A special connection | Local News

Oncology nurse Michele Crossin has a special connection to the patients she cares for at Carle–Danville on Vermilion.

She is a cancer survivor herself.

Crossin, who has been part of the oncology team at Carle–Danville on Vermilion for a year after spending eight years at Carle in Urbana, said her breast cancer diagnosis at the age of 45 took her by complete surprise, especially when there had been no prior history of the disease in her family.

A routine mammogram detected her cancer three years ago, and Crossin vividly remembers her feelings that day of the initial diagnosis.

“It was a total surprise,” she recalled. “You’re kind of in denial. You’re in a different reality.

“You don’t know what stage you’re at or what to expect,” she said.

Being an informed health professional didn’t help to ease her worries, either.

“When you’re a nurse, you have to know a lot about the treatment options, side effects and the outcomes,” she said. “It’s almost like you know too much.

“I was very fortunate that it was caught early and that I was able to have surgery,” she said. “I am a huge advocate of having women make sure they have their annual mammogram.”

Crossin decided the best option for her was to have a double mastectomy. The option allowed her to skip chemotherapy, although she does take Tamoxifen orally.

“I was very head strong,” she said of choosing a double mastectomy. “I told myself, ‘I don’t want to deal with this ever again.’”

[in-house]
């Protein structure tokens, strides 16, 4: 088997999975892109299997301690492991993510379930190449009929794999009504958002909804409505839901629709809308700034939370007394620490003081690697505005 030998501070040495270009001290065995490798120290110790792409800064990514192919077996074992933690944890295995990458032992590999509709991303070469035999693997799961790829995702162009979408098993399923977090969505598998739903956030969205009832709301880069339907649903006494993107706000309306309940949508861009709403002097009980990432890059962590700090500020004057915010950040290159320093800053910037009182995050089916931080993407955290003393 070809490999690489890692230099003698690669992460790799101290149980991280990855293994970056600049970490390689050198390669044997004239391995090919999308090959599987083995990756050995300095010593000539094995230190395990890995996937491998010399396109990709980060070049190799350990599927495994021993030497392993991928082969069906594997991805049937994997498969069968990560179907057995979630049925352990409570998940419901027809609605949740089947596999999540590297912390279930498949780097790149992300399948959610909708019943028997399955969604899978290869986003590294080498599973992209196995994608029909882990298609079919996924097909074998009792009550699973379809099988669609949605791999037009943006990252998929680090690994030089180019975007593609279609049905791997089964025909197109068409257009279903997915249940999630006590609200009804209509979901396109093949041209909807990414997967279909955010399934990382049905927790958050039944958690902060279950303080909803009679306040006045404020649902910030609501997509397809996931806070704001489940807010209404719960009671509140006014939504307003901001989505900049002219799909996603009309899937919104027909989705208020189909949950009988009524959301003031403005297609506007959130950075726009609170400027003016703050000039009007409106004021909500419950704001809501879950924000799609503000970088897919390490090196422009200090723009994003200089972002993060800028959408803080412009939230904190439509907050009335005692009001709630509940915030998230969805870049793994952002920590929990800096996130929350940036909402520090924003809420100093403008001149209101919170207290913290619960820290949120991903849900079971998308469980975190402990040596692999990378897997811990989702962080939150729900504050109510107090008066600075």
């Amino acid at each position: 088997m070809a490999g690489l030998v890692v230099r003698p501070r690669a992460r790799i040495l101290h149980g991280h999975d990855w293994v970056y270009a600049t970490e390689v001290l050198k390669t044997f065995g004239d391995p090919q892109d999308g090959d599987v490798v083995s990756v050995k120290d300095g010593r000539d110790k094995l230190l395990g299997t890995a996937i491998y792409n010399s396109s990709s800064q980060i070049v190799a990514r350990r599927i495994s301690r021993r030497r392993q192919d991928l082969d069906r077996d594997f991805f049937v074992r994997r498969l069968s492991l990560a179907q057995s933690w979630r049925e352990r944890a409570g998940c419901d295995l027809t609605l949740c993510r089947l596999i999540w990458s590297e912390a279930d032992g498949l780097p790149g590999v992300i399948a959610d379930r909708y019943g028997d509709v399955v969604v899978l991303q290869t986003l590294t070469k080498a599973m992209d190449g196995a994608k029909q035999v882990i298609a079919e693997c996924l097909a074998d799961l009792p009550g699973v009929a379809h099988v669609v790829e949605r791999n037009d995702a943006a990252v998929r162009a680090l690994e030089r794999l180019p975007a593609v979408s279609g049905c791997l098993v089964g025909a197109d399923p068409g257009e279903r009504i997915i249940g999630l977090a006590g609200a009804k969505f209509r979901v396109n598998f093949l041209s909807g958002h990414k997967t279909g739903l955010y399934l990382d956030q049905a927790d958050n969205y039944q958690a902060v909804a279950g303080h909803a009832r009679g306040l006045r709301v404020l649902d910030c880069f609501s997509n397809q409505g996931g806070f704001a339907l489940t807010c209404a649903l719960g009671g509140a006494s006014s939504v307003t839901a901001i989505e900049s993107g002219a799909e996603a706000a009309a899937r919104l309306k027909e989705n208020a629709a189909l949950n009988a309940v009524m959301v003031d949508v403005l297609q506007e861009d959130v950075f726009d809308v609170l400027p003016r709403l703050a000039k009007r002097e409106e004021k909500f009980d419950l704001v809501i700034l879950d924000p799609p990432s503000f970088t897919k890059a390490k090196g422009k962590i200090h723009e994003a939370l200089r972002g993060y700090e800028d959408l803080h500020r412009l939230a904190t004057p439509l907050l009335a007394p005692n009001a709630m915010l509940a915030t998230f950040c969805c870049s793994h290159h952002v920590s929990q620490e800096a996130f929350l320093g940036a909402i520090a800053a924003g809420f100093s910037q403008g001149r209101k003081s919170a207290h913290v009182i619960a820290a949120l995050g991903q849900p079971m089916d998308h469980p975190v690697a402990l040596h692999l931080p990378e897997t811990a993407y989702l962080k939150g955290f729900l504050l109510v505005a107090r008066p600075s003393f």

Her dedication to the nursing profession and the patients she comes in contact with also helped guide her decision.

“I was worried about being ill (from chemotherapy) and not being able to do my job,” she said.

Her experience has given Crossin a unique perspective when she sees female patients who are about to embark on that same journey.

“It’s more of a passion to make their journey a little smoother,” she said. “I am able to share my experience and talk them through it with my journey.

“It helps them to see someone at a comfortable point because there’s always a fear of things coming back,” she added.

At Carle–Danville on Vermilion, Crossin mostly sees female patients who are going through chemotherapy.

“It’s so hard to go through chemo; you feel terrible,” she empathized. “It’s a roller coaster. I tell them if you’ve got to cry today, it’s okay to cry.

“If they’re moms and they have kids, I tell them they have to stop and take care of you. You have to take care of you first.

“I pray a lot, and I hope I move the right words to help them,” she added.

Crossin also shares with her patients the little things – humor and words of encouragement – that make her own journey a little bit easier.

“Humor is huge for me to help me get through,” she said. “My mom always said, ‘This too shall pass.’ I find myself telling them that, and I hope that it helps them.”

Deciding on the best treatment option depends on the type of breast cancer and in consultation with the patient’s oncologist.

“There’s so much verbiage that it can be confusing, but there are so many choices for women,” she said.

Crossin said the oncology team she is a part of at Carle–Danville on Vermilion makes a chart of all the patient’s treatment options “so you can see what your options are when you’re given the diagnosis.”

Reflecting on her own journey, Crossin said she had the best possible experience she could have hoped for with her Carle oncology team.

“I couldn’t be happier with my team,” she said. “I loved them. They’re my team, and they saved my life.”

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